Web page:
Feeding birds is one of the great joys for winter birders. While setting up a feeder of your own can be fun, it comes with the responsibility of keeping your feeder birds safe. Follow these tips to make sure your feeder brings your local birds as much joy as it brings you!
Keeping bird feeders safe and clean
Clean feeders are best for birds.
Feeders that aren’t regularly cleaned can be dangerous for birds. Dirty feeders can grow deadly mold that makes birds sick, and otherwise be a space where disease can spread.
“Regularly emptying and disinfecting feeders is of utmost priority when feeding birds to prevent cross-contamination of many potential illnesses that birds can share at feeders,” says Sunny Kellner, wildlife rehabilitation and outreach specialist at the Sharon Audubon Center.
She advises that feeders be cleaned at least every other week, but more often in the case of especially wet weather (like snowstorms) or if sick birds are spotted at the feeder.
What’s the best way to clean a feeder?
Start with emptying the feeder, making sure to dispose of excess seed in the trash if there are any signs of illness or mold. Scrub the feeder with warm, soapy water, making sure to focus on perches and seed access holes. Next, soak the feeder in a solution of 1 part bleach to 9 parts water for about 15 minutes before rinsing it thoroughly with water. Allow this to dry completely before refilling the feeder and putting it back up.
Other ways to clean a feeder include boiling it in water or soaking it in a solution of 1 part white vinegar to 1 part water, especially when cleaning the feeder more frequently.
While keeping your feeders clean, be sure to keep the areas around them clean as well! Regularly removing accumulated droppings and seed debris beneath feeders also helps to prevent the spread of illness and mold growth.
Keep an eye out for illness.
As much as we enjoy seeing a feeder absolutely covered in birds, having so many birds congregated in one area can accidentally turn it into from a feeding ground to a breeding ground for illness. Paying attention to the behaviors and appearance of feeder birds can help prevent this from happening.
What should you look out for? Crusty, swollen, squinty, or even closed eyes can be a sign of illness, especially of House Finch eye disease—which more than just House Finches can get. Fluffed feathers, lethargy, and uncoordinated movements are other signs to watch out for. Also, be sure to check for bright green droppings on or around your feeder. If a bird doesn’t fly away when approached or is easily caught, that is also a sign of illness or injury.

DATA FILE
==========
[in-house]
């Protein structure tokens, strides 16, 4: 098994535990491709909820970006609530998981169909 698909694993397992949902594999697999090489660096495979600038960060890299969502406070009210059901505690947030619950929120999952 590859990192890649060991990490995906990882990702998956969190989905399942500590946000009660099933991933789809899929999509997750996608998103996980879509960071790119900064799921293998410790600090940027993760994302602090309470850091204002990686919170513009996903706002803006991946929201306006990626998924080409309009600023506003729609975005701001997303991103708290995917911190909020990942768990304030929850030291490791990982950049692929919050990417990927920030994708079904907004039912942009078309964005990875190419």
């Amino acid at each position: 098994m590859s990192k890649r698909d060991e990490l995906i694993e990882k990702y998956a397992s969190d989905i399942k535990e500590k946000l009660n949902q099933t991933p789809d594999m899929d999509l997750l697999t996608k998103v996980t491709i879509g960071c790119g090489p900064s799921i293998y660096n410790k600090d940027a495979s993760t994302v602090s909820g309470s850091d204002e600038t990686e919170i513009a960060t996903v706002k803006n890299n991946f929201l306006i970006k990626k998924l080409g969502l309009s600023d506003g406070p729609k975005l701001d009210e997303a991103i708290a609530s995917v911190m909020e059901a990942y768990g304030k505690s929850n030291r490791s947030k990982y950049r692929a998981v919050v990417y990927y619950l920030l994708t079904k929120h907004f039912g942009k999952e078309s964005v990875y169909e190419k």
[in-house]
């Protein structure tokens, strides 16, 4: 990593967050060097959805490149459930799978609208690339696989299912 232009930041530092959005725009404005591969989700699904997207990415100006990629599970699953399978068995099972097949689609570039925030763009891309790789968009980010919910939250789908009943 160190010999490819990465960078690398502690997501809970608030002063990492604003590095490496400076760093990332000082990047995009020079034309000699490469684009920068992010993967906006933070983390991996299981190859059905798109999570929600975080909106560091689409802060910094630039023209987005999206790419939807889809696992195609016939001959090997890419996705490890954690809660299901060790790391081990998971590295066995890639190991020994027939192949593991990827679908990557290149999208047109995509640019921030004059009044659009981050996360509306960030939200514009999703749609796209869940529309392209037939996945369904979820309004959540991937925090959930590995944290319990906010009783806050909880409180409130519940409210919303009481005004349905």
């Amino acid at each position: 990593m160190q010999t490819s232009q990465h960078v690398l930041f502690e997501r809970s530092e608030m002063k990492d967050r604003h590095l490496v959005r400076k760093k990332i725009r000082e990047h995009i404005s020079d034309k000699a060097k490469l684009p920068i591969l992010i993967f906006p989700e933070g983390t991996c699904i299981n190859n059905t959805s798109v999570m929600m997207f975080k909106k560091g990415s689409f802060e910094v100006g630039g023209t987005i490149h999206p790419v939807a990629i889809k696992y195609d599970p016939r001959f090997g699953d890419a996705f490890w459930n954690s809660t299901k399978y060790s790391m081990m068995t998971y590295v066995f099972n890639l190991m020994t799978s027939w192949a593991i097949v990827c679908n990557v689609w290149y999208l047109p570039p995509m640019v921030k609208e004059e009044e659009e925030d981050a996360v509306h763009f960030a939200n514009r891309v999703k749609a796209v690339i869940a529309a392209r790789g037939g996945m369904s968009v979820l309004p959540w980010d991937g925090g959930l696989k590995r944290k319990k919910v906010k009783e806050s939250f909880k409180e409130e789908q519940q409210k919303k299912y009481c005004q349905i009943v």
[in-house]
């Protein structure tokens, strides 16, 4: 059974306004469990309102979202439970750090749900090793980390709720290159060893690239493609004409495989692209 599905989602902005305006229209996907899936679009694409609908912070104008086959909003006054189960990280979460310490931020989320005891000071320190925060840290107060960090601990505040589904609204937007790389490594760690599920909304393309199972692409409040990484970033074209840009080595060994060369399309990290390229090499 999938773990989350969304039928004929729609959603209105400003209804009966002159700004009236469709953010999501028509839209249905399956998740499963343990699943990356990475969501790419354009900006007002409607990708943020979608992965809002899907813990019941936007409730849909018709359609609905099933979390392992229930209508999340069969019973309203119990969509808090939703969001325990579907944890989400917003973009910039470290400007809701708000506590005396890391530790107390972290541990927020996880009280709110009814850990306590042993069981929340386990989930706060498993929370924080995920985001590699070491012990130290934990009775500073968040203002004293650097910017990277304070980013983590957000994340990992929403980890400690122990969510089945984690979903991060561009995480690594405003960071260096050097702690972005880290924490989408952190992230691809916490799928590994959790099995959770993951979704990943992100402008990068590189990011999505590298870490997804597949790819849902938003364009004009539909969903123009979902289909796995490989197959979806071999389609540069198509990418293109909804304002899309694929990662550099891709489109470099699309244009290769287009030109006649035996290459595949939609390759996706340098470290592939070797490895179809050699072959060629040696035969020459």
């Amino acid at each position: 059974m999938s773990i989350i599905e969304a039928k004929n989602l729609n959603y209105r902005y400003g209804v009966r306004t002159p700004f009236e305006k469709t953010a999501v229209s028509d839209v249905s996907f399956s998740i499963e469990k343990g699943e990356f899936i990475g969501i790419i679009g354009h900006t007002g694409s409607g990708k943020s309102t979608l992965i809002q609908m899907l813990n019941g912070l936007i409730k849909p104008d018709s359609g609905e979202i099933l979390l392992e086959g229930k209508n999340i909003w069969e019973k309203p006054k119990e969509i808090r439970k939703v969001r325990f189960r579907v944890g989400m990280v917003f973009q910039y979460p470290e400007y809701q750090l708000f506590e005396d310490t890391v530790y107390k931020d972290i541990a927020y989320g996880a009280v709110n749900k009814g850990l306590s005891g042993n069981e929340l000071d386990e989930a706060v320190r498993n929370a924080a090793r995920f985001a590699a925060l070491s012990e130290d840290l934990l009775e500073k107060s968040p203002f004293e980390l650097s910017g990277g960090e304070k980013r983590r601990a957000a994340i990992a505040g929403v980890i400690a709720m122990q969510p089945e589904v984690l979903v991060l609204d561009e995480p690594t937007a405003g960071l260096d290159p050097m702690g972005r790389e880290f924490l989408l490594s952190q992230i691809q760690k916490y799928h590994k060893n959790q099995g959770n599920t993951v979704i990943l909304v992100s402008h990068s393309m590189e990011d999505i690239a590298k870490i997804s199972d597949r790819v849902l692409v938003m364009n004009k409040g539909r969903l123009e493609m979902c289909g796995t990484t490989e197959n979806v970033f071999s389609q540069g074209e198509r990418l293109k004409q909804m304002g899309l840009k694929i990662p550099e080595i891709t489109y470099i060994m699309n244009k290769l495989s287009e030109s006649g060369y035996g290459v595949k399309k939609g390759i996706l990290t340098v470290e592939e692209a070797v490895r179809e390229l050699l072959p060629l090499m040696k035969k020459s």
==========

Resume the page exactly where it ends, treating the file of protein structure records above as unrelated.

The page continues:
Noticing any of these signs of sickness at your feeder may mean it’s time to take it down for at least several days and give it a good cleaning with the instructions in this article. Be sure to get in touch with a local wildlife rehabilitator who can provide important advice on how best to proceed.
Watch out for windows!
…is what you probably wish you could warn your feeder birds to do. Even though we can’t tell our birds how to stay safe, we can help them out by placing our feeders in ways that discourage accidental window collisions.
Window collisions occur when a bird mistakes the reflection in a window for open space and hits into it. These incidences are often fatal, whether immediately upon hitting the glass or due to damage caused by head injuries from impact.
Bird feeders are safest for birds when placed either within 3 feet of a window or 30 feet away from a window. Feeders that sit directly on windows, whether attached by suction cups or another mechanism, are also safer for birds, and more convenient for people who do not have large yards.
These methods are especially effective when used with other window collision prevention tactics, such as putting up decals or putting up protective screens.
By using the above methods, you can make sure that your bird feeder is as great for birds as it is for you!
Photo at top: Keeping a close eye on your feeder’s House Finches can help prevent the spread of House Finch eye disease. Photo: Jennifer Lint / Great Backyard Bird Count
This first appeared on Northern NY Audubon’s website. Used by permission.